28 Years of Vowels: Effects of talker age on pronunciationSusanne Gahl, UC Berkeley
28 Years of Vowels: Effects of talker age on pronunciation
Teenagers sound different from centenarians. One would be surprised to learn otherwise, and plenty of research has documented the effects of vocal aging. But do thirty-year olds sound different from forty-year olds? Relatively little is known about the nature of such differences, and even less about their relationship to adult vocabulary development or learning generally. One reason for this gap in knowledge is an assumption commonly made in psycholinguistic research, which is that the language processing system remains fairly stable from the end of puberty until about age 70. Accordingly, literature on age-related changes in speech has primarily focused on comparing “young and middle age” adults (18–50 years of age) to “elderly” adults (75+ years). And yet, listeners are able to guess talker age far more accurately than a binary distinction would imply. Clearly, acoustic characteristics of speech must change continually and gradually throughout adulthood.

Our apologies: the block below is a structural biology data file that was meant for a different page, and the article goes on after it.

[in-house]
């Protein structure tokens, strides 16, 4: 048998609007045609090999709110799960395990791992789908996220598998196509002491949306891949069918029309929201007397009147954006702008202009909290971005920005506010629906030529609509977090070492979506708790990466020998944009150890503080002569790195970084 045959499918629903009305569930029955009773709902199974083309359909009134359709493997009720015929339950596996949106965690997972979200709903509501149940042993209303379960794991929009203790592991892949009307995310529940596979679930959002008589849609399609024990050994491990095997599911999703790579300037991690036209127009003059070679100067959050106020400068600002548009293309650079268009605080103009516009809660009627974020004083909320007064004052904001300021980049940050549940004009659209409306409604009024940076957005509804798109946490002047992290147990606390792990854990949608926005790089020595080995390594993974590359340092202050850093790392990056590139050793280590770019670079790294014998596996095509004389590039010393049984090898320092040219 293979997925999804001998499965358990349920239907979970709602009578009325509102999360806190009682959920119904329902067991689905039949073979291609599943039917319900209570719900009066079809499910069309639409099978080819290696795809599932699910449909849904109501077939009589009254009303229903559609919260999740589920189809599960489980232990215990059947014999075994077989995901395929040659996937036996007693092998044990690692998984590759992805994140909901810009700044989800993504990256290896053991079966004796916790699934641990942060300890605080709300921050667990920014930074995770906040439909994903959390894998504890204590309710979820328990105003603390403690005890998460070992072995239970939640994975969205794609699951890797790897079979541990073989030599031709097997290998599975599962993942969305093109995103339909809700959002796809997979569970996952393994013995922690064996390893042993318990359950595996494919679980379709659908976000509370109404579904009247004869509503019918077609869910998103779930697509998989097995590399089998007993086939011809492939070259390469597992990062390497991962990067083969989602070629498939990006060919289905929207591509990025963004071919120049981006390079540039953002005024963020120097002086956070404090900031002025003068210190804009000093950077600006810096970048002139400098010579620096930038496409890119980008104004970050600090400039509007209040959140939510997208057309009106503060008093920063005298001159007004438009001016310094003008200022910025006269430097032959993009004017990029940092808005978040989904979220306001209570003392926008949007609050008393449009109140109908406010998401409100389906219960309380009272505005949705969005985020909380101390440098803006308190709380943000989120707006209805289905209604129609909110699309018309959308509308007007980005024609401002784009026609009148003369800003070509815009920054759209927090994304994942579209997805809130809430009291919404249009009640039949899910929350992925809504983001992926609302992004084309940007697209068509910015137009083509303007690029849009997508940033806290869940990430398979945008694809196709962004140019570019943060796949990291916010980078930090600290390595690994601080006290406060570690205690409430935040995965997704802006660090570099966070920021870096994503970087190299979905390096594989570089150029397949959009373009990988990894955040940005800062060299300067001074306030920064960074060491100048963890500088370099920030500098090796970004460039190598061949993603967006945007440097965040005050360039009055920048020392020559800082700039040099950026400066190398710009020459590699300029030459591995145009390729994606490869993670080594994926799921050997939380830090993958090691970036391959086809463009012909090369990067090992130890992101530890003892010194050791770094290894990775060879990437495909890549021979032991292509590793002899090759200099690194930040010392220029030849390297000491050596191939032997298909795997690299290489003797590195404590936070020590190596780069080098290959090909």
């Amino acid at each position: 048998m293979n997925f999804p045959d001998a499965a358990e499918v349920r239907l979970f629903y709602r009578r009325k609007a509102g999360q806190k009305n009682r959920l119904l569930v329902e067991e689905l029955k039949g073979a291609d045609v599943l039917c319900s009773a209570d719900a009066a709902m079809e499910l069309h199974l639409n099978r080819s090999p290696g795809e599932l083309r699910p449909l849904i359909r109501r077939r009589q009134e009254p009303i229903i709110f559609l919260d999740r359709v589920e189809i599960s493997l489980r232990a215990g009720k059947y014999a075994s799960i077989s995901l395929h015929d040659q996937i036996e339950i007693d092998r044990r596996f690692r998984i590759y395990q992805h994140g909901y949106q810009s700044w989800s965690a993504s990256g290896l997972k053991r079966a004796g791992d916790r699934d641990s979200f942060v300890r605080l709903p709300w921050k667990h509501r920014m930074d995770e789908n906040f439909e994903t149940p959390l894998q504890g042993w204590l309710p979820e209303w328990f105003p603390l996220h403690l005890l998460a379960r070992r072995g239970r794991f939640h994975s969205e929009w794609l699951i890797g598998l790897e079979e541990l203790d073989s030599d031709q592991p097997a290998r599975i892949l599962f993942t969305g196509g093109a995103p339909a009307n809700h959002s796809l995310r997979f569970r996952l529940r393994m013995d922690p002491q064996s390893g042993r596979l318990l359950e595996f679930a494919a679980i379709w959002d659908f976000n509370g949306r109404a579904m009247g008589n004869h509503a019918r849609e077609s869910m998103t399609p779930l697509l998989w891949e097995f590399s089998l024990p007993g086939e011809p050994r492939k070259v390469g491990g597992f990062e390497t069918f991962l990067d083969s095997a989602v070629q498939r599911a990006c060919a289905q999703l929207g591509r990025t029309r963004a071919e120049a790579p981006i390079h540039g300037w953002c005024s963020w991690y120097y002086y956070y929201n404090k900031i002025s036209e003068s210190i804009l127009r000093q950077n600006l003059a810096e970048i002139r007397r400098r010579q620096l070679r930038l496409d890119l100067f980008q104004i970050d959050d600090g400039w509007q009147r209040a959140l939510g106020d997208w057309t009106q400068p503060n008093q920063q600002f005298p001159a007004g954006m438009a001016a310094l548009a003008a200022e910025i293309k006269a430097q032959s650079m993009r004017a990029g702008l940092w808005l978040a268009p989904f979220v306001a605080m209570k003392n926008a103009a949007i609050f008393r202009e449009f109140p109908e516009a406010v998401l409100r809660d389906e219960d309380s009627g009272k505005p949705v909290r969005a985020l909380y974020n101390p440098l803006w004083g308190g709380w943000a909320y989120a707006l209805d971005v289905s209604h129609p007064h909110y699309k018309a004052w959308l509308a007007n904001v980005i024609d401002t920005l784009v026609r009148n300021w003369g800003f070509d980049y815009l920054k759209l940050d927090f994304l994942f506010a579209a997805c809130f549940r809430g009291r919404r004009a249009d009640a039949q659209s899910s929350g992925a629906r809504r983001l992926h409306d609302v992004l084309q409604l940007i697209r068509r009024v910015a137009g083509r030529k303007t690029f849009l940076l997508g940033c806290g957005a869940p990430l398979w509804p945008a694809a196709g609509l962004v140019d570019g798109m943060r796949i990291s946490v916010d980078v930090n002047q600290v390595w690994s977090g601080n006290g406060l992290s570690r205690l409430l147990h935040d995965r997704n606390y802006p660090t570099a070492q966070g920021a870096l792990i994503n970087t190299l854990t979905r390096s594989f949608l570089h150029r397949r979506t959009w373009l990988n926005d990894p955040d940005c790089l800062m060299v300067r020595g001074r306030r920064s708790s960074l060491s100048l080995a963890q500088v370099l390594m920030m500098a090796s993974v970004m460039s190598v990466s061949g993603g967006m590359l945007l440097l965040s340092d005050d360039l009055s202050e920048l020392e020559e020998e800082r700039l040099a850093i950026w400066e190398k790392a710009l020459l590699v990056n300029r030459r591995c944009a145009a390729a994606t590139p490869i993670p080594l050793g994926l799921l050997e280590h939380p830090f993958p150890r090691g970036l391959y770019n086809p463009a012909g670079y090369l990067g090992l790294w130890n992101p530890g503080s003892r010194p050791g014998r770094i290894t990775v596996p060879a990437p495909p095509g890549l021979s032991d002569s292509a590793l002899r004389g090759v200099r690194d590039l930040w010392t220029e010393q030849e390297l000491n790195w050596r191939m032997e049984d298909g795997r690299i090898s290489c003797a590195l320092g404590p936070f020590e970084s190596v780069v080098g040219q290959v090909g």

In this talk, I present an analysis of speech samples from a documentary film series (the ‘Up’ series directed by Michael Apted) following eleven young-to-middle-aged individuals over a period of 28 years. I show that duration and resonant frequencies of vowels change in a systematic fashion as talkers move from young to middle-age adulthood. I discuss the implications of the nature and direction of that change for models of pronunciation variation and language production.
This talk contains joint research with Harald Baayen.
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Susanne Gahl’s website.